A week after MacWorld and the announcement of Apple's bold plans for a new operating system (see last week's PC Week), the company has reported devastating first-quarter results for 1997.
For the first fiscal quarter 1997 which ended December 27 1996, the company reported a net loss of $120 million (#75 million) compared to a loss of $69 million in the same period the year before. Revenues fell by 8% from the fourth quarter 1996 results delivered last September, to stand at $2.1 billion. Unit sales fell 1% over the same period.
The results catapult Apple back into the red after what appeared to be a promising fourth quarter in 1996 and a turnaround in the company's fortunes when it announced a net profit of $25 million.
This disappointment to Apple has been put down to a shortfall in sales of Performa machines in the consumer market and a disastrous Christmas season. According to Apple, the weakness in sales of Performa machines resulted in the company having to price aggressively, thus affecting gross margins.
In a move to fuel the company's return to profitability, Apple has said it is planning additional restructuring during the second quarter of 1997 with a goal of reducing its break-even point to $8 billion.
Gil Amelio, Apple chairman and CEO, said that in spite of the loss Apple's three-year transformation plan was sound and stressed that the company remained focussed on executing it. He added the company expects to ship some "extremely innovative new products in 1997", ranging from portable devices to fast desktop systems. "We embark upon Apple's third decade with renewed enthusiasm," he added. "We look forward to working with our developers, customers and industry colleagues to proliferate Apple's legacy of vision and technological excellence."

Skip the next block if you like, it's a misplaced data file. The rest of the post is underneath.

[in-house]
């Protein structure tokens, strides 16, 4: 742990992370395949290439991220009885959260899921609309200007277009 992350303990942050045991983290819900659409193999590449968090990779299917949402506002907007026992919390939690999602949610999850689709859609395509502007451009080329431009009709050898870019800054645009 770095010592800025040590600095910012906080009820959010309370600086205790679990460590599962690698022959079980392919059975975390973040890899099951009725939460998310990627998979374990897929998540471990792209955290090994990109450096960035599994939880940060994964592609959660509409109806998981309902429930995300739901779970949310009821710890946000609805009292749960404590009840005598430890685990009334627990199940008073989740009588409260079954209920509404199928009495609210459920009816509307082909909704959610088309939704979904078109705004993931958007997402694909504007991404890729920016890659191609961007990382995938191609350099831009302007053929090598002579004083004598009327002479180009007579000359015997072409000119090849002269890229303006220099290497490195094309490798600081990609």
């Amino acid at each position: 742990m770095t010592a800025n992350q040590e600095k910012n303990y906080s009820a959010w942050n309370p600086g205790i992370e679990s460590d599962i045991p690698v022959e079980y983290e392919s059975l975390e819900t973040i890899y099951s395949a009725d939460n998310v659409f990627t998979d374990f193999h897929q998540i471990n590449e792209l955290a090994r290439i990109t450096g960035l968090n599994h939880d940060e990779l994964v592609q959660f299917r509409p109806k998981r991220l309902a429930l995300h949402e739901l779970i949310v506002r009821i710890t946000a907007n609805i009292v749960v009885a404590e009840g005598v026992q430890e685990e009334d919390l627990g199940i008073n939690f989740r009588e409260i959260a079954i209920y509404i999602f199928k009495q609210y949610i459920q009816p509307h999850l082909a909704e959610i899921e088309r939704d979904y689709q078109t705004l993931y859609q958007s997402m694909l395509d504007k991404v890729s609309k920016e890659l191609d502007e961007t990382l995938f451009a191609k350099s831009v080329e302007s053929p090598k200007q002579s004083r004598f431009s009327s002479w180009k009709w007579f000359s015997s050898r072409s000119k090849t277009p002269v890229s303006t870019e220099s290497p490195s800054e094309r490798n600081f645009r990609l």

Forrester Research believes Apple is in a downward spiral which has now been accelerated by the acquisition of NeXT. It says that, rather than fighting the long-lost PC operating system battle, Apple should refocus on opportunities of tomorrow. These include areas such as Java, Nintendo 64 and high definition TV which blur the line between computing and entertainment devices.
A Forrester Research briefing document, entitled End of the road for Apple's Mac, concluded: "Apple's last chance is to leverage de facto Internet standards to create alternative computing devices, as it has tentatively done with the eMate."
APPLE: THINGS ARE LOOKING UP
Give me five - why Apple thinks things aren't so bad
1 Its fundamental strategy remains on track
2 Its financial position remains strong, with $1.8 billion in cash
3 The 1Q 97 results were the result of 'specific issues' such as weak demand
4 It's acquired NeXT and has a long-term future
5 NeXT's technology will help Apple to differentiate itself.
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